Complex transactions
Criminals can use complexity as a way of concealing the source of funds or their ownership. You should make sure that you fully understand the purpose and nature of a transaction – ask for more information or documents if you need to.

Remote clients
Not seeing a client face-to-face increases the risk of identity fraud and may help facilitate anonymity. The risk posed by remote clients can be mitigated by the use of safeguards such as e-verification.

Payments to or from third parties
Criminals may seek to disguise the source of funds by third parties making or receiving payments. This is a way of disguising assets and you should make sure the source of funds and source of wealth are identified and verified.

There may be legitimate reasons for third party payments, for example parents gifting a house deposit. You should ensure you carry out appropriate due diligence on the source of funds and source of wealth and the reason for the payment before accepting funds.

Location of client and beneficial owners
If clients, beneficial owners or third parties are based outside of the UK, you should consider applying enhanced due diligence measures, especially if dealing with countries with significant levels of corruption or other criminal activity.

You should also consider whether you have the skills and expertise to be able to deal with such circumstances.

Regular AML training
You should ensure that regular AML training is conducted and training records are kept to reflect this. This will provide you with the confidence that both you and your members of staff have a good understanding of AML and know what to look out for to ensure that you are acting in compliance.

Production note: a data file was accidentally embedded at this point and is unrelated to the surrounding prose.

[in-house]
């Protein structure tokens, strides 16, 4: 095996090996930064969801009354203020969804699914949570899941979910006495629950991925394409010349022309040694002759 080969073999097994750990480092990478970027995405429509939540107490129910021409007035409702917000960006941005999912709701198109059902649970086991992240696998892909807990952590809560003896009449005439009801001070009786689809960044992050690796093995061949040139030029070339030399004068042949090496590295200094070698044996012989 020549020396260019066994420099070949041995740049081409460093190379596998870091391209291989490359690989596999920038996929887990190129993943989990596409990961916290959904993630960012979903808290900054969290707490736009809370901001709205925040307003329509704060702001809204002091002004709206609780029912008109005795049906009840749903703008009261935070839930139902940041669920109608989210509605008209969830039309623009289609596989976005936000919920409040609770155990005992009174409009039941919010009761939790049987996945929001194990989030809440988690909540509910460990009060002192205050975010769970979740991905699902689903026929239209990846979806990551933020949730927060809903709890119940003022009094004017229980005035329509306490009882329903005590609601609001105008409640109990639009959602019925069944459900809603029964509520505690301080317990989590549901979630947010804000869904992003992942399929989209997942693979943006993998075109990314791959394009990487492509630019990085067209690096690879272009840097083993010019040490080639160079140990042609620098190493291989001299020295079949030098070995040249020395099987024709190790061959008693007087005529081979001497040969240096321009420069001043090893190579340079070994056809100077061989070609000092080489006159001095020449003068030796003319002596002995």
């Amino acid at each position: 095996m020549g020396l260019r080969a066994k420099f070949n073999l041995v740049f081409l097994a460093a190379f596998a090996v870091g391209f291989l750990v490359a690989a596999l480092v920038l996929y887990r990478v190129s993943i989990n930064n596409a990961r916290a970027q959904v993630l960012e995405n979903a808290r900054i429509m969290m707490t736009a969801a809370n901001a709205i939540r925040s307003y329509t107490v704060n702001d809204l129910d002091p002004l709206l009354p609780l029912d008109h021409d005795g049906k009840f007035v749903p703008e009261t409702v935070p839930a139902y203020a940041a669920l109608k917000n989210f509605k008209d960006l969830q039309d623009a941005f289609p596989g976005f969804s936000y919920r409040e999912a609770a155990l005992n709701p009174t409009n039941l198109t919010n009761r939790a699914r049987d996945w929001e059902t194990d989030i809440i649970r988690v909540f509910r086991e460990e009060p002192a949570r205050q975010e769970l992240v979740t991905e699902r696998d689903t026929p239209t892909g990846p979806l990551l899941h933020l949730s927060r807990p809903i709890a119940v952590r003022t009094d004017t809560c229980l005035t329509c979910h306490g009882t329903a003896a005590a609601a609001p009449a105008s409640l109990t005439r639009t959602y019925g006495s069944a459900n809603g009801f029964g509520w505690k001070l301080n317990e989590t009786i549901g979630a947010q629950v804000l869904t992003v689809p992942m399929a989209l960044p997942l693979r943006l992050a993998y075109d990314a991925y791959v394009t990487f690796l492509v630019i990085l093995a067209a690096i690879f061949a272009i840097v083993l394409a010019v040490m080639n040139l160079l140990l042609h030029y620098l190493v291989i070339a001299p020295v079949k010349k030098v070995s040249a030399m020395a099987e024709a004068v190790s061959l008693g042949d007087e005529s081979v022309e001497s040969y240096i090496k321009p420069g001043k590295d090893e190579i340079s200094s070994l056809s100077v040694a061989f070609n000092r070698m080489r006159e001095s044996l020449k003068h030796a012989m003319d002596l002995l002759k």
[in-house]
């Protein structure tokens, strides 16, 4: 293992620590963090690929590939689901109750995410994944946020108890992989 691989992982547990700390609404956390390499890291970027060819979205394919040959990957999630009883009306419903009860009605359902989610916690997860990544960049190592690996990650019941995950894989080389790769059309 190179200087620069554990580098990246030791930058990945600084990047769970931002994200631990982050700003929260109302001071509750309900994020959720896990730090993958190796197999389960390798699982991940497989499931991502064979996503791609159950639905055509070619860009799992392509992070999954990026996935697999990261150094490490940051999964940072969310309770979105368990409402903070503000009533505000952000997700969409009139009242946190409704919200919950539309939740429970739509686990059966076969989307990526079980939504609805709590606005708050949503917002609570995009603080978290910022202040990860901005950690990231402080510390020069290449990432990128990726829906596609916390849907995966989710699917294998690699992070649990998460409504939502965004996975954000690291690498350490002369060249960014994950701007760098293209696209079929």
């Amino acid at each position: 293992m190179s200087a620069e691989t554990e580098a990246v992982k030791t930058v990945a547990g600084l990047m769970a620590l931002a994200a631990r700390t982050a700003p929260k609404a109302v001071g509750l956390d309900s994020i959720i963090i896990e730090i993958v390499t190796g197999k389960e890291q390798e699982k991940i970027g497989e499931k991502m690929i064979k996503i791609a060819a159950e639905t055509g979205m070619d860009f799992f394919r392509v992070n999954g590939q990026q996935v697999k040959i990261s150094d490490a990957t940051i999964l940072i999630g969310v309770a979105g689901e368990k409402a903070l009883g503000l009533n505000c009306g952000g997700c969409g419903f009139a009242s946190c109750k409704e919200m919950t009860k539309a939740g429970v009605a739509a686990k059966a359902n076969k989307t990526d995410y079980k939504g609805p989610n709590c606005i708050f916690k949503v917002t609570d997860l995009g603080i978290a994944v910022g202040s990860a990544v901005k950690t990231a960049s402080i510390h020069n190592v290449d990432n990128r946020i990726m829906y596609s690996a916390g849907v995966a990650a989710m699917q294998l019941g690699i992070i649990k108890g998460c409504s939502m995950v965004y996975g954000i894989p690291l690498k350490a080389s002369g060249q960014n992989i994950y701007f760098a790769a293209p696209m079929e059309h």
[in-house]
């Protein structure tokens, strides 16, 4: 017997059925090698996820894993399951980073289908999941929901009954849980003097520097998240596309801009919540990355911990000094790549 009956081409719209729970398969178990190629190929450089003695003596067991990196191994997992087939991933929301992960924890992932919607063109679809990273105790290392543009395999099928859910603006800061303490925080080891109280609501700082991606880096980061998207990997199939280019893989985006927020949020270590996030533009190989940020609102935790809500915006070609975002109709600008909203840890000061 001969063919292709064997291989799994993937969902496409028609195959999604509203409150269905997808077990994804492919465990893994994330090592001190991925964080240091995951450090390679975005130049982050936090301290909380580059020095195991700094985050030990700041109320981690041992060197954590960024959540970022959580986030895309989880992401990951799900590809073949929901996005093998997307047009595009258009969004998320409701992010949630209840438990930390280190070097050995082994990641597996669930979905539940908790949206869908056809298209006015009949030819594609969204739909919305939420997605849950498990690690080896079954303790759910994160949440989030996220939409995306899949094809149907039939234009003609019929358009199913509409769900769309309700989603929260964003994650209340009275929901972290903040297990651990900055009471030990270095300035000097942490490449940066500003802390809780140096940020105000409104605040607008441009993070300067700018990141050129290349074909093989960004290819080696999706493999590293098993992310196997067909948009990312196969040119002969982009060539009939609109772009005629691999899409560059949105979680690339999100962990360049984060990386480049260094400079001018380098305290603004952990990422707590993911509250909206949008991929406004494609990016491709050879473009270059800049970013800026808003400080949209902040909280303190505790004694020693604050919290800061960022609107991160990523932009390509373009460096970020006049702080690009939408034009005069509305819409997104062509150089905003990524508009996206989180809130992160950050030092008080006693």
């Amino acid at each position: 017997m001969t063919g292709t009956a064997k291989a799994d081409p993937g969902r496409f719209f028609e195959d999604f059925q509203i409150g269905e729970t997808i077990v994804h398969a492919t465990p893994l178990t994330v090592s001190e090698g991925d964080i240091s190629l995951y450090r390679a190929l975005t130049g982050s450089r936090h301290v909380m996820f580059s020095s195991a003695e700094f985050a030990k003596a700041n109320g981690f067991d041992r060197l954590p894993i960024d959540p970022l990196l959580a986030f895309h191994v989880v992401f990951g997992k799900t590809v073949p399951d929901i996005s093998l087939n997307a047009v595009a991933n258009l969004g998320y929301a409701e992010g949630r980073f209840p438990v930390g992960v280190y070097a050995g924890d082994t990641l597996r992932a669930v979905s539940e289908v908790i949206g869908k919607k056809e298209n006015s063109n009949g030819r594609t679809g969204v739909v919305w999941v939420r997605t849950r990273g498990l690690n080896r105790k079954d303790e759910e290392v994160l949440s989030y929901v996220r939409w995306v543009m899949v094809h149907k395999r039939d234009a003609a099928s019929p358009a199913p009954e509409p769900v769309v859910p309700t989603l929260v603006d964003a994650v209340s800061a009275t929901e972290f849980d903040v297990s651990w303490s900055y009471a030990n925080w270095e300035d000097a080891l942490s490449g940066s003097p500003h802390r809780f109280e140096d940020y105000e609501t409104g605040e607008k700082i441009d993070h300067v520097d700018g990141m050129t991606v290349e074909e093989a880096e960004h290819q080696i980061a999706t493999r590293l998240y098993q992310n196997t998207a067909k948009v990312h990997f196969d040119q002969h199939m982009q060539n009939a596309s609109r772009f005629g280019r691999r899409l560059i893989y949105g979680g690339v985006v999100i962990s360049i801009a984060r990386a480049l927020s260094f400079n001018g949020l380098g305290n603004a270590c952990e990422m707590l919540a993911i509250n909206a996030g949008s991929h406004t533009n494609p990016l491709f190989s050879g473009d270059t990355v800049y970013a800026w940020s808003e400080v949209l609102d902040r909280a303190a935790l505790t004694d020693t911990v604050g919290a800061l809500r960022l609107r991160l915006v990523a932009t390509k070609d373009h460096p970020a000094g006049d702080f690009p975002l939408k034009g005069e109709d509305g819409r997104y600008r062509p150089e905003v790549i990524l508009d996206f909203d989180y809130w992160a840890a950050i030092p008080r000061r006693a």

Conduct several risk assessments 
We believe that it is good practice to conduct several risk assessments during the course of a matter, as this ensures that the risk is considered more than just at the beginning of a matter.

Don’t be afraid 
Never be afraid of what the client might say or think if you ask further questions in regards to AML, especially in regards to source of funds, even if it may sound intrusive.

What can I do?
You can ensure all staff are trained and up to date with the relevant legislation. AML legislation is there to protect you and your practice from unwitting involvement in money laundering and the greater safeguards your practice has in place the lower the risk to you, your practice and ultimately your clients.

This article first appeared in Mortgage Finance Gazette